Eagle County OKs pot rules
Aspen, CO Colorado
EAGLE COUNTY, Colo. – People now operating medical marijuana dispensaries in Eagle County can keep their doors open. New shops are going to have a tougher time finding a home.
County commissioners Tuesday passed a set of new regulations that put serious limits on where new dispensaries can open. The new regulations prohibit new dispensaries within 500 feet of a long list of schools, churches, homes and other public and private buildings. There’s no place in Edwards or the Roaring Fork Valley portion of the county (an area that includes El Jebel and part of Basalt) that meets the new regulations, and only small areas of Eagle-Vail, Wolcott, McCoy and the Gypsum area do.
The new regulations replace a set of temporary regulations passed last year. Those regulations were passed after more than a half-dozen shops either opened or announced the intent to do so. While Colorado has had a voter-approved medical marijuana law on the books for about a decade, it took an announcement last year from the U.S. Department of Justice that it wouldn’t prosecute growers obeying state medical marijuana laws to open the floodgates for dispensaries.
Since then, local governments, as well as the Colorado Legislature have been working to regulate dispensaries.
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Eagle County Attorney Bryan Treu said the new regulations take a position the county can defend in court if necessary. The way to do that, he said, is through zoning regulations.
“Even lawful businesses are subject to zoning laws,” Treu said. “It avoids the passionate debates on the legitimacy of medical marijuana.”
Medical marijuana dispensaries can’t be banned just because a local government doesn’t like the idea, Treu said.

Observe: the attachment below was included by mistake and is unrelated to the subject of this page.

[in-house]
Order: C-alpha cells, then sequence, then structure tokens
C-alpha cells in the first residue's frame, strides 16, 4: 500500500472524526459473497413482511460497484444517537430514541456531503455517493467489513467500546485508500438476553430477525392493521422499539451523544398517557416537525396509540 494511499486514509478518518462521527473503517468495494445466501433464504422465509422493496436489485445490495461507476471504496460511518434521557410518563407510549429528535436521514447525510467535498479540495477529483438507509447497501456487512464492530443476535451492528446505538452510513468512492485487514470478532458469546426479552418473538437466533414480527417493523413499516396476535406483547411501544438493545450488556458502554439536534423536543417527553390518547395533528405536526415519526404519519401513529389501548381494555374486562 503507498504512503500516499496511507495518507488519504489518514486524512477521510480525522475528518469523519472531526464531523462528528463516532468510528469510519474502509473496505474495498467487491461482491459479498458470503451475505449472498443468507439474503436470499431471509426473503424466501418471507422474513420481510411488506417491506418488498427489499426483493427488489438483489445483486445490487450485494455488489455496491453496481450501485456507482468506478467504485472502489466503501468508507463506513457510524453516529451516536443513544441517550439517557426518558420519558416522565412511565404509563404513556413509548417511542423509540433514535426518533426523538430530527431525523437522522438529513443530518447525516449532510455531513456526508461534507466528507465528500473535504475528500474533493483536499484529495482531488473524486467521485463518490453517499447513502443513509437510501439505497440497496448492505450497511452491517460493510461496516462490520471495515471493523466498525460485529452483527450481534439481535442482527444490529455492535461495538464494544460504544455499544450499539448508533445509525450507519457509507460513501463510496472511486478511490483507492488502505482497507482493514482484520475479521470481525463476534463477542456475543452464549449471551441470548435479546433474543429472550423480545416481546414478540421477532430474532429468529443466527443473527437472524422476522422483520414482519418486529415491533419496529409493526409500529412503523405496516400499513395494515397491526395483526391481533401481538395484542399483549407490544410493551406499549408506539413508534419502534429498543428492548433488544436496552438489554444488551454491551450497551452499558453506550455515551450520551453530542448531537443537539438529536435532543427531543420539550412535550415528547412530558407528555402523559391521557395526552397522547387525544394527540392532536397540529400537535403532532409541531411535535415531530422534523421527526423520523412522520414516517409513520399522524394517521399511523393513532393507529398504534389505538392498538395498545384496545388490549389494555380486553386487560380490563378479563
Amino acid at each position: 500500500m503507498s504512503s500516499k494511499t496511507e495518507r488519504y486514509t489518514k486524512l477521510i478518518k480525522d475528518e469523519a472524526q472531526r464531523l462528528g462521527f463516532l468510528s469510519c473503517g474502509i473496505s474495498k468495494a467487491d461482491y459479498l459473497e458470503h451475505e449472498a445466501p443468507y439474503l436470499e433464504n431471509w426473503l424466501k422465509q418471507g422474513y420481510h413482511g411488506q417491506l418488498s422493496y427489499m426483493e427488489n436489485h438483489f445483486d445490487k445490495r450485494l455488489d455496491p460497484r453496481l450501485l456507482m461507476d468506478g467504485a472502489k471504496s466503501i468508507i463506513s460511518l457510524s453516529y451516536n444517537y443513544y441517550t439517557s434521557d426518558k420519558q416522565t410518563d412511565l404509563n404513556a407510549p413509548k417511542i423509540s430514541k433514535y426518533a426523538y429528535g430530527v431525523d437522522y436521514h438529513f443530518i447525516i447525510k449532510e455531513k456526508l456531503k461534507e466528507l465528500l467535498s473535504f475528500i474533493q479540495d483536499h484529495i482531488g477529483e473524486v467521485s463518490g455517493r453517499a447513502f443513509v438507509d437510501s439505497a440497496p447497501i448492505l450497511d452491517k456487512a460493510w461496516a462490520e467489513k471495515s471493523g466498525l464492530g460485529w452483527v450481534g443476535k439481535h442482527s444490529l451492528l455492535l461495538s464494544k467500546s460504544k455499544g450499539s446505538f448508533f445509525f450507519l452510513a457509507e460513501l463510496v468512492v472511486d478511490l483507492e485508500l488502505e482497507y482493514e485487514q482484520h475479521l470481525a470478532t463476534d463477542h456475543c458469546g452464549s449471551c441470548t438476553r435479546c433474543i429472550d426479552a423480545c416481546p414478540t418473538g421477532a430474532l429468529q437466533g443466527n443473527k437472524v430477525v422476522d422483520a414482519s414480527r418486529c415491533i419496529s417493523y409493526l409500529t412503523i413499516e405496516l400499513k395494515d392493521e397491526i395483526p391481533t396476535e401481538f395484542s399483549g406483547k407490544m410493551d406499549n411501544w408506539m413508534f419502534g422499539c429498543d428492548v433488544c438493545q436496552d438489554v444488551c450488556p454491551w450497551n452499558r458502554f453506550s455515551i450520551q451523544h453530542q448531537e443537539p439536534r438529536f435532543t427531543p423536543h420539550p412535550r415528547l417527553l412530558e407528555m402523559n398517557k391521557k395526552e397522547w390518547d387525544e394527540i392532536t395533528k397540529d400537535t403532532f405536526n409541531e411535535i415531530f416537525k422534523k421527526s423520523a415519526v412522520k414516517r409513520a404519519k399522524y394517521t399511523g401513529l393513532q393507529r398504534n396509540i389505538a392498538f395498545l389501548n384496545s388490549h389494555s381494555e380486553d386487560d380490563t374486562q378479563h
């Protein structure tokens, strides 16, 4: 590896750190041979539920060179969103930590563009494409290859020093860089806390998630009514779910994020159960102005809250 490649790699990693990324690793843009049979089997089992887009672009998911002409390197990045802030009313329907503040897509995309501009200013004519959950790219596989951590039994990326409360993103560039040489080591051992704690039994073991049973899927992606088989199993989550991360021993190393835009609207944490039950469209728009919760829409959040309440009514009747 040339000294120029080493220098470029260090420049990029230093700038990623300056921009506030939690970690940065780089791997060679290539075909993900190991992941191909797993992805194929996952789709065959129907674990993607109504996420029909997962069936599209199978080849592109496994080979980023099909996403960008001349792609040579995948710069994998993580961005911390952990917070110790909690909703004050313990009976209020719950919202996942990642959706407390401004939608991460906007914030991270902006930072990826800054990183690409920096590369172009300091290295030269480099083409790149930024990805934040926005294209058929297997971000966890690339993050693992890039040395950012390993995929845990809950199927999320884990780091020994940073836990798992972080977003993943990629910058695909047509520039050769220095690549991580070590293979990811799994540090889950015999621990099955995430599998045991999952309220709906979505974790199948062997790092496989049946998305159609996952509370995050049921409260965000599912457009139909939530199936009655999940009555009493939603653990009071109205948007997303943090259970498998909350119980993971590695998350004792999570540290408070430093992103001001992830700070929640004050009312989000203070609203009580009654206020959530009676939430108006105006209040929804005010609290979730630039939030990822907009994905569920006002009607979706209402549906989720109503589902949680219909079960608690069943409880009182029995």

And that idea framed Tuesday’s hearing. Commissioner Jon Stavney made clear before opening the hearing to public comments that this wouldn’t be a debate about the value of medical marijuana, only the regulations that will govern new dispensaries.
That left little room for public comments, which mostly covered specifics of the new regulations, such as who can grow medical marijuana and where. The answer, for now, is only currently-operating dispensaries, pending completion of another set of regulations about growing.
A group of Burns-area residents asked some pointed questions about whether a dispensary or growing operation could legally open in that area (the answer is no).
“We’re against it,” Burns-area resident Mike Lederhause said. “We don’t need people stoned driving up and down the (Colorado) River Road … If this is real medicine, it ought to be dispensed at a licensed pharmacy.”
While current owners can stay in business in their current locations, new operators may end up with a long search.
Anne Nicol said she represents a pair of doctors who would like to open a dispensary in the Eagle area, but said she’s having a hard time finding a legal place to do it. Combined with the regulations’ language about obtaining marijuana products, it could be even more difficult to open a new dispensary.
But, Fisher said, the new regulations tread a fine line.
“As a board of county commissioners, it serves us well to be conservative, but not so conservative that we end up in court,” Fisher said. “I think we’re treating it diligently and respectfully to both sides.”
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